Have you ever wondered why some certain “pink” products that are labeled for women are more expensive than their male counterparts? Considering that both products have the same description and purpose? Ridiculous, isn’t it? And some of the companies that manufacture these goods have no specific justified reason for the disparity of the prices between men and women.

Pink tax in the Philippines is not an actual tax that you pay to the government, but it is discriminatory. In simple terms, we can refer to it as the price difference solely based on gender.

Items that are labeled as “for women” or “for girls “that usually come in pink color will most likely be pricier than the male versions of the same product. This can be seen in some products ranging from clothing, self-care products, and even children’s toys!

So in this video below, I try to dissect a little more on how the implementation of pink tax in the Philippines has been subtly charging us more out of our pockets while most Filipinas don’t even know that this exists! What products have I found that are “pink-taxed” and how do we “ax the pink tax” in the Philippines once and for all?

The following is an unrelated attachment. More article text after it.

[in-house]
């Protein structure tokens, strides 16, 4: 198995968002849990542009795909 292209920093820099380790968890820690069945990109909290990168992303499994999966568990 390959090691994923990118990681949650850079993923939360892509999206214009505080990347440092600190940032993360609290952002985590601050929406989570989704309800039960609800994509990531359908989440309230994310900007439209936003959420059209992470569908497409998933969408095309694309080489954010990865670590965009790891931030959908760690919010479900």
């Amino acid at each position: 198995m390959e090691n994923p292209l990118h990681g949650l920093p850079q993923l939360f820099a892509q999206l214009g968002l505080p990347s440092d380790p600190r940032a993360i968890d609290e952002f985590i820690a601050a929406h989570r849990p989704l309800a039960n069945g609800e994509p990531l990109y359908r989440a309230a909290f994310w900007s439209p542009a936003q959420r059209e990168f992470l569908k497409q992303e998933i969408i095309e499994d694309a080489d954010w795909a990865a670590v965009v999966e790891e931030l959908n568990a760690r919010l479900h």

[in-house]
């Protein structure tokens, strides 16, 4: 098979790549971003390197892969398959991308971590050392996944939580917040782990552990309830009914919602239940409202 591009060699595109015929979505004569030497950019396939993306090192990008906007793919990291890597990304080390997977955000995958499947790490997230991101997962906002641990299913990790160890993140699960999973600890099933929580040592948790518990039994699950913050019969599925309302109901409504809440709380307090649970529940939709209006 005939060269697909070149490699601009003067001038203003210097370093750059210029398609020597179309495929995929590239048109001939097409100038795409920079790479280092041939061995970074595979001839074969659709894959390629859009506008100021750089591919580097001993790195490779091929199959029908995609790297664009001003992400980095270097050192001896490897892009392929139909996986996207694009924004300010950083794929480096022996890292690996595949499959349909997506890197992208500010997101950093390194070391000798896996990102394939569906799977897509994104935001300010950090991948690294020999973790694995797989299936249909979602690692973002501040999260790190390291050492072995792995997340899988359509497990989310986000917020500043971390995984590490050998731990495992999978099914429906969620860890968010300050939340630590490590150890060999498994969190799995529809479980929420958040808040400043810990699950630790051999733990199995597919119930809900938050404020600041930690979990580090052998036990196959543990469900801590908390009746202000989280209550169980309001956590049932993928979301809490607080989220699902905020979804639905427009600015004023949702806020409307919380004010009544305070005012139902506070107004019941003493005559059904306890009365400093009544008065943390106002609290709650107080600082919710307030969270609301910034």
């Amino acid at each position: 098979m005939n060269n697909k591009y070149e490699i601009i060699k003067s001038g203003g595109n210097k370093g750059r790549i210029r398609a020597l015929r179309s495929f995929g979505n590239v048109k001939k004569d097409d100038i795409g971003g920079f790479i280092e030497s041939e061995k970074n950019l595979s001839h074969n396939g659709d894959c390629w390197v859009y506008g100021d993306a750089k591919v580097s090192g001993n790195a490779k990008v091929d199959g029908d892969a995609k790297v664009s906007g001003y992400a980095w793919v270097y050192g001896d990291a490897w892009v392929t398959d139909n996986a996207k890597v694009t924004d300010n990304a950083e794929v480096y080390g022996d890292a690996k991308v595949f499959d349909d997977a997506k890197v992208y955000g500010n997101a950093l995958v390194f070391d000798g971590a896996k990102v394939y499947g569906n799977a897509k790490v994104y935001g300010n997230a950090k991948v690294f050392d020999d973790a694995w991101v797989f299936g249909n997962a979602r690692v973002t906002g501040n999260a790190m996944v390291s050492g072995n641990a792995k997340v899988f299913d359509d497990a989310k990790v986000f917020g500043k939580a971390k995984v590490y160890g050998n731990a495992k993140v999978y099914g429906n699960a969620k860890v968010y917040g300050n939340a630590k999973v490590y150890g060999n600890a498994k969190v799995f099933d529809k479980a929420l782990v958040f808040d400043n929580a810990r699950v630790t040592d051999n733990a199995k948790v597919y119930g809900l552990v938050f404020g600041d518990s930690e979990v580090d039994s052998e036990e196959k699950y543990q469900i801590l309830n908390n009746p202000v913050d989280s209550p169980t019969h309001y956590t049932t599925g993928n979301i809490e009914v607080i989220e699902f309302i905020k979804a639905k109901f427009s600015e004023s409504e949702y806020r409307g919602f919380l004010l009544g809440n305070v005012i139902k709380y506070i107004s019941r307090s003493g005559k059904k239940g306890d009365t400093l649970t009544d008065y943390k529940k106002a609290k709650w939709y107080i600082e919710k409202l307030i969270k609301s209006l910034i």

If you found this video interesting, I would love to know your thoughts on how to mitigate the pink tax. Cheers!

Pink Tax in the Philippines (Hidden Tax on Women’s Products)

By Ameena Rey-Franc

Recognized as one of the Top Finance Blogs in the PH. Ameena Rey-Franc (founder of TTP) is a former Banker and BS Accountancy graduate turned Blogger, Keynote Speaker, and entrepreneur. Currently an RFP delegate, she is also the Author of a book about Financial Resilience and has held seminars for reputable companies like GrabFoodPH, Pru Life UK, VISA, JPMorgan Chase& Co., Paypal, Fundline, Moneymax, and many more. The Thrifty Pinay's mission is to empower women to LEARN, EARN, and be FINANCIALLY-INDEPENDENT no matter what life stage they are in.